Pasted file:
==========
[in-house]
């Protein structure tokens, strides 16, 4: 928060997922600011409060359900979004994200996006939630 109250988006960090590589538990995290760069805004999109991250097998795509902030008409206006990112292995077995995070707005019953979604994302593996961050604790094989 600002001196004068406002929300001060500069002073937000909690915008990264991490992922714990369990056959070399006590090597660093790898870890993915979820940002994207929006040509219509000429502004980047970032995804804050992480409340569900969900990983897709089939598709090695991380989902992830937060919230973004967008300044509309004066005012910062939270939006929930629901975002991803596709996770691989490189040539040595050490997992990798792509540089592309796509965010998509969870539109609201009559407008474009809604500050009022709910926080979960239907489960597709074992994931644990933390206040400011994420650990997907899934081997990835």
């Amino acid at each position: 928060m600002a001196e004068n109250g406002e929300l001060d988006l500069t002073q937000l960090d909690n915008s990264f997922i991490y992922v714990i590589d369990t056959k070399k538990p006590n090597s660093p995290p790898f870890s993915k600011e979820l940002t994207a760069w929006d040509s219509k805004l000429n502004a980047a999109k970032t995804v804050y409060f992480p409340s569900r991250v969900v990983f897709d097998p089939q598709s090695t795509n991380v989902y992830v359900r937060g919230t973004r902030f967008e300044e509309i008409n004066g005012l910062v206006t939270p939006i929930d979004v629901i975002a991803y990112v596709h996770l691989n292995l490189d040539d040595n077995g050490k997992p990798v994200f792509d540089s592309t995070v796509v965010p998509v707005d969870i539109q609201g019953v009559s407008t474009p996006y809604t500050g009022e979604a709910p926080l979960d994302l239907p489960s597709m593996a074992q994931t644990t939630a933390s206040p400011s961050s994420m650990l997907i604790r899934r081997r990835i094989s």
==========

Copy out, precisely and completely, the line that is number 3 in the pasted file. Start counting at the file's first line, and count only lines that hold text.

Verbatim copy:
């Amino acid at each position: 928060m600002a001196e004068n109250g406002e929300l001060d988006l500069t002073q937000l960090d909690n915008s990264f997922i991490y992922v714990i590589d369990t056959k070399k538990p006590n090597s660093p995290p790898f870890s993915k600011e979820l940002t994207a760069w929006d040509s219509k805004l000429n502004a980047a999109k970032t995804v804050y409060f992480p409340s569900r991250v969900v990983f897709d097998p089939q598709s090695t795509n991380v989902y992830v359900r937060g919230t973004r902030f967008e300044e509309i008409n004066g005012l910062v206006t939270p939006i929930d979004v629901i975002a991803y990112v596709h996770l691989n292995l490189d040539d040595n077995g050490k997992p990798v994200f792509d540089s592309t995070v796509v965010p998509v707005d969870i539109q609201g019953v009559s407008t474009p996006y809604t500050g009022e979604a709910p926080l979960d994302l239907p489960s597709m593996a074992q994931t644990t939630a933390s206040p400011s961050s994420m650990l997907i604790r899934r081997r990835i094989s």